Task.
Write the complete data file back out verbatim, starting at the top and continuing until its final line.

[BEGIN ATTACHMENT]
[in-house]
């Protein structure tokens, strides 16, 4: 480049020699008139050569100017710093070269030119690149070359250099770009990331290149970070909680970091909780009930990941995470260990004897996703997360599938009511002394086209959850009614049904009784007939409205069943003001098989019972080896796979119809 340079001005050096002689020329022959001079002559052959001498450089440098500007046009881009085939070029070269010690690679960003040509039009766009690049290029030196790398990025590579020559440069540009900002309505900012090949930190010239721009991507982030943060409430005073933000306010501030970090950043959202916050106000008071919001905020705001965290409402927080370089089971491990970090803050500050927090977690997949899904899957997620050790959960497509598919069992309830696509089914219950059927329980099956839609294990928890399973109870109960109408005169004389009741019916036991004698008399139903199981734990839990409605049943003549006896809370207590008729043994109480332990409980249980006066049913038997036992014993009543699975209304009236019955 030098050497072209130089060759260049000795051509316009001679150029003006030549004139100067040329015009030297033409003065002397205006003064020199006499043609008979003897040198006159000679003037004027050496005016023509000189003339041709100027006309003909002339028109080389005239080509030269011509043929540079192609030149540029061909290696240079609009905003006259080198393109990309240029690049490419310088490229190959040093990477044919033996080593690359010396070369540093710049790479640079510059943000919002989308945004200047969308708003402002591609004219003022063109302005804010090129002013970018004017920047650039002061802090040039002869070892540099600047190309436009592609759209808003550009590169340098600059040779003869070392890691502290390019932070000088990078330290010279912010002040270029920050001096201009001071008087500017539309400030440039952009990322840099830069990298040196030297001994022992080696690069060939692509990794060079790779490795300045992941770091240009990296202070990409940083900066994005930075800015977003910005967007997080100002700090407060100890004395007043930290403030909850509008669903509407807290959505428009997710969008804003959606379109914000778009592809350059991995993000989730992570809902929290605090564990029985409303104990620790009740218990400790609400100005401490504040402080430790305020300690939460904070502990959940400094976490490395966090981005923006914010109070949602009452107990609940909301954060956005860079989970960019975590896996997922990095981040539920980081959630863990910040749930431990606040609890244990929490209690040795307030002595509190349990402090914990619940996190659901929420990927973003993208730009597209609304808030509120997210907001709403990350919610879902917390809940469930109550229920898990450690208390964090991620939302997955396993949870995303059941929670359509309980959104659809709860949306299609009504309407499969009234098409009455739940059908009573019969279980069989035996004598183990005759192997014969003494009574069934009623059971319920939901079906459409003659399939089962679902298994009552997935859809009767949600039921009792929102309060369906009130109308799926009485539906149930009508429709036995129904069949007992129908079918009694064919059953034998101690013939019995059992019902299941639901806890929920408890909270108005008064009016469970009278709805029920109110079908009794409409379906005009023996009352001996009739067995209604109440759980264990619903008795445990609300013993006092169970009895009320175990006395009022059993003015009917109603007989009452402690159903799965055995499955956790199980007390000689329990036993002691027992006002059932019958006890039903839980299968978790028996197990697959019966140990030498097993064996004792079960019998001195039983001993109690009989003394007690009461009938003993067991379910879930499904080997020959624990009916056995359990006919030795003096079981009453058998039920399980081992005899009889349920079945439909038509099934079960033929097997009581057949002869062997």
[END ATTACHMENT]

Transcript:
[in-house]
């Protein structure tokens, strides 16, 4: 480049020699008139050569100017710093070269030119690149070359250099770009990331290149970070909680970091909780009930990941995470260990004897996703997360599938009511002394086209959850009614049904009784007939409205069943003001098989019972080896796979119809 340079001005050096002689020329022959001079002559052959001498450089440098500007046009881009085939070029070269010690690679960003040509039009766009690049290029030196790398990025590579020559440069540009900002309505900012090949930190010239721009991507982030943060409430005073933000306010501030970090950043959202916050106000008071919001905020705001965290409402927080370089089971491990970090803050500050927090977690997949899904899957997620050790959960497509598919069992309830696509089914219950059927329980099956839609294990928890399973109870109960109408005169004389009741019916036991004698008399139903199981734990839990409605049943003549006896809370207590008729043994109480332990409980249980006066049913038997036992014993009543699975209304009236019955 030098050497072209130089060759260049000795051509316009001679150029003006030549004139100067040329015009030297033409003065002397205006003064020199006499043609008979003897040198006159000679003037004027050496005016023509000189003339041709100027006309003909002339028109080389005239080509030269011509043929540079192609030149540029061909290696240079609009905003006259080198393109990309240029690049490419310088490229190959040093990477044919033996080593690359010396070369540093710049790479640079510059943000919002989308945004200047969308708003402002591609004219003022063109302005804010090129002013970018004017920047650039002061802090040039002869070892540099600047190309436009592609759209808003550009590169340098600059040779003869070392890691502290390019932070000088990078330290010279912010002040270029920050001096201009001071008087500017539309400030440039952009990322840099830069990298040196030297001994022992080696690069060939692509990794060079790779490795300045992941770091240009990296202070990409940083900066994005930075800015977003910005967007997080100002700090407060100890004395007043930290403030909850509008669903509407807290959505428009997710969008804003959606379109914000778009592809350059991995993000989730992570809902929290605090564990029985409303104990620790009740218990400790609400100005401490504040402080430790305020300690939460904070502990959940400094976490490395966090981005923006914010109070949602009452107990609940909301954060956005860079989970960019975590896996997922990095981040539920980081959630863990910040749930431990606040609890244990929490209690040795307030002595509190349990402090914990619940996190659901929420990927973003993208730009597209609304808030509120997210907001709403990350919610879902917390809940469930109550229920898990450690208390964090991620939302997955396993949870995303059941929670359509309980959104659809709860949306299609009504309407499969009234098409009455739940059908009573019969279980069989035996004598183990005759192997014969003494009574069934009623059971319920939901079906459409003659399939089962679902298994009552997935859809009767949600039921009792929102309060369906009130109308799926009485539906149930009508429709036995129904069949007992129908079918009694064919059953034998101690013939019995059992019902299941639901806890929920408890909270108005008064009016469970009278709805029920109110079908009794409409379906005009023996009352001996009739067995209604109440759980264990619903008795445990609300013993006092169970009895009320175990006395009022059993003015009917109603007989009452402690159903799965055995499955956790199980007390000689329990036993002691027992006002059932019958006890039903839980299968978790028996197990697959019966140990030498097993064996004792079960019998001195039983001993109690009989003394007690009461009938003993067991379910879930499904080997020959624990009916056995359990006919030795003096079981009453058998039920399980081992005899009889349920079945439909038509099934079960033929097997009581057949002869062997």